End-of-Life Choice, Palliative Care and Counseling

Posts TaggedOregon Death with Dignity Act

Assisted Dying: Experts Debate Doctor’s Role

By Katie Moisse
ABC News
July 13, 2012

Peggy Sutherland was ready to die. The morphine oozing from a pump in her spine was no match for the pain of lung cancer, which had evaded treatment and invaded her ribs.

“She needed so much morphine it would have rendered her basically unconscious,” said Sutherland’s daughter, Julie McMurchie, who lives in Portland, Ore. “She was just kind of done.”

Sutherland, 68, decided to use Oregon’s “Death With Dignity Act,” which allows terminally-ill residents to end their lives after a 15-day requisite waiting period by self-administering a lethal prescription drug.

“Her doctor wrote the prescription and met my husband and me at the pharmacy on the 15th day,” said McMurchie, recalling how her mother “didn’t want to wait,” she said. “Then he came back to the house, and he stayed with us until her heart stopped beating.”

But not all doctors are on board with the law. In the 15 years since Oregon legalized physician-assisted dying, only Washington and Montana have followed suit, a resistance some experts blame on the medical community.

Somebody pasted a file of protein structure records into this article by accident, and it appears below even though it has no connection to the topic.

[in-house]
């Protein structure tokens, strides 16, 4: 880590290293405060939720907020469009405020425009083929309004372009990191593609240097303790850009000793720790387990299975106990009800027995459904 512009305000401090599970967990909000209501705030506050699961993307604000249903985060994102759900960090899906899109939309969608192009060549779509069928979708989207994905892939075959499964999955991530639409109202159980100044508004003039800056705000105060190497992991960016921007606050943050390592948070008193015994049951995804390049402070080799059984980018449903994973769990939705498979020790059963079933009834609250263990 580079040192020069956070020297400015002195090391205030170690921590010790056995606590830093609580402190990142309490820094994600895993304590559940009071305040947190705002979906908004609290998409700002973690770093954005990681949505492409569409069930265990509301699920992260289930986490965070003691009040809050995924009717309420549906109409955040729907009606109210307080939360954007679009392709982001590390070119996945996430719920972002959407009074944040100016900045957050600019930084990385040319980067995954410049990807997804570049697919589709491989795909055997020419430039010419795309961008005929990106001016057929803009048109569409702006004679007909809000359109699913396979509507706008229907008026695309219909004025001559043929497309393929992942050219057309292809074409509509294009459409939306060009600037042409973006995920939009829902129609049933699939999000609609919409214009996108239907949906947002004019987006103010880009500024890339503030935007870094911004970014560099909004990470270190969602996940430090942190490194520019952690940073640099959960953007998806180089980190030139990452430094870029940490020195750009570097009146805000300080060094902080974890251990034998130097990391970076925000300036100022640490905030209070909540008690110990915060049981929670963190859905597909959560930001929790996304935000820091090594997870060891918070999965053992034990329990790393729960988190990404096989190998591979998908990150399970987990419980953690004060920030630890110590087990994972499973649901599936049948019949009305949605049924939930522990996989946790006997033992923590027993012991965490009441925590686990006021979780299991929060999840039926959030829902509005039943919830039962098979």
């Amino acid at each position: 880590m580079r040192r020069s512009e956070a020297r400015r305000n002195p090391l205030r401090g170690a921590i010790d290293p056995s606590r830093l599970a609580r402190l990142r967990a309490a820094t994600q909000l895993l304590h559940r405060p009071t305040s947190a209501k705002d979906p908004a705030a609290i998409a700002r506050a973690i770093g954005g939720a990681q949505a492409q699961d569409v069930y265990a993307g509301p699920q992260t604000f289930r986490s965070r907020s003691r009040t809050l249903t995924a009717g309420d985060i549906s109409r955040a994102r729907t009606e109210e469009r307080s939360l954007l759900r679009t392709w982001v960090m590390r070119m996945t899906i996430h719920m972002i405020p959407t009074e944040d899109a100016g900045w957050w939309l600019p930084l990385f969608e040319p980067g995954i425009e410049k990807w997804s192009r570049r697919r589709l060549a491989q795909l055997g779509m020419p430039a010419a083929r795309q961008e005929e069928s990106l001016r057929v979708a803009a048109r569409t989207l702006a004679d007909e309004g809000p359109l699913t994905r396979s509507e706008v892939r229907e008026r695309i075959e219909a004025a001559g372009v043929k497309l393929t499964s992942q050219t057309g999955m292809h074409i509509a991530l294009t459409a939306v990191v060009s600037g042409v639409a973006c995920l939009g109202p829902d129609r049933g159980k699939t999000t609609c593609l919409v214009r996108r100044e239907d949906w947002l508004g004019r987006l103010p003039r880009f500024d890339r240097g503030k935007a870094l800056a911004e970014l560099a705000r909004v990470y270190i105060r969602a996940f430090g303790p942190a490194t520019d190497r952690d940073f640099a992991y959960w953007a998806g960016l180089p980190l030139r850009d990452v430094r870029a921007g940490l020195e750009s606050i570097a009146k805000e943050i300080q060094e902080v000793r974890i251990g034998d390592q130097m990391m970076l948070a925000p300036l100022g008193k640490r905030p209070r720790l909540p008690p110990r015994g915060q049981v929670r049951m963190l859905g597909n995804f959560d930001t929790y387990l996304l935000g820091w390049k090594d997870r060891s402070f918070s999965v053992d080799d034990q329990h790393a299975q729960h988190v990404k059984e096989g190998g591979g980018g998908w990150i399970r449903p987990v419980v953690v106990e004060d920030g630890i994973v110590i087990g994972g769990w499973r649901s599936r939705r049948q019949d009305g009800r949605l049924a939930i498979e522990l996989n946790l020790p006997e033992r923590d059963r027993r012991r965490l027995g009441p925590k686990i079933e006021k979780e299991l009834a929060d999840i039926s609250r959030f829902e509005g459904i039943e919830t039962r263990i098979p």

“I think it has to do with the role of physicians in the process,” said Dr. Lisa Lehmann, director of the Center for Bioethics at Brigham and Women’s Hospital in Boston and assistant professor of medicine at Harvard Medical School. “Prescribing a lethal medication with the explicit intent of ending life is really at odds with the role of a physician as a healer.”

More than two-thirds of American doctors object to physician-assisted suicide, according to a 2008 study published in the American Journal of Hospice and Palliative Care. And in an editorial published Wednesday in the New England Journal of Medicine, Lehmann argues that removing doctors from assisted dying could make it more available to patients.

“I believe patients should have control over the timing of death if they desire. And I suggest rethinking the role of physicians in the process so we can respect patient choices without doing something at odds with the integrity of physicians,” she said.

Instead of prescribing the life-ending medication, physicians should only be responsible for diagnosing patients as terminally ill, Lehmann said. Terminally ill patients should then be able to pick up the medication from a state-approved center, similar to medical marijuana dispensaries.

But assisted dying advocates say doctors should be involved in the dying.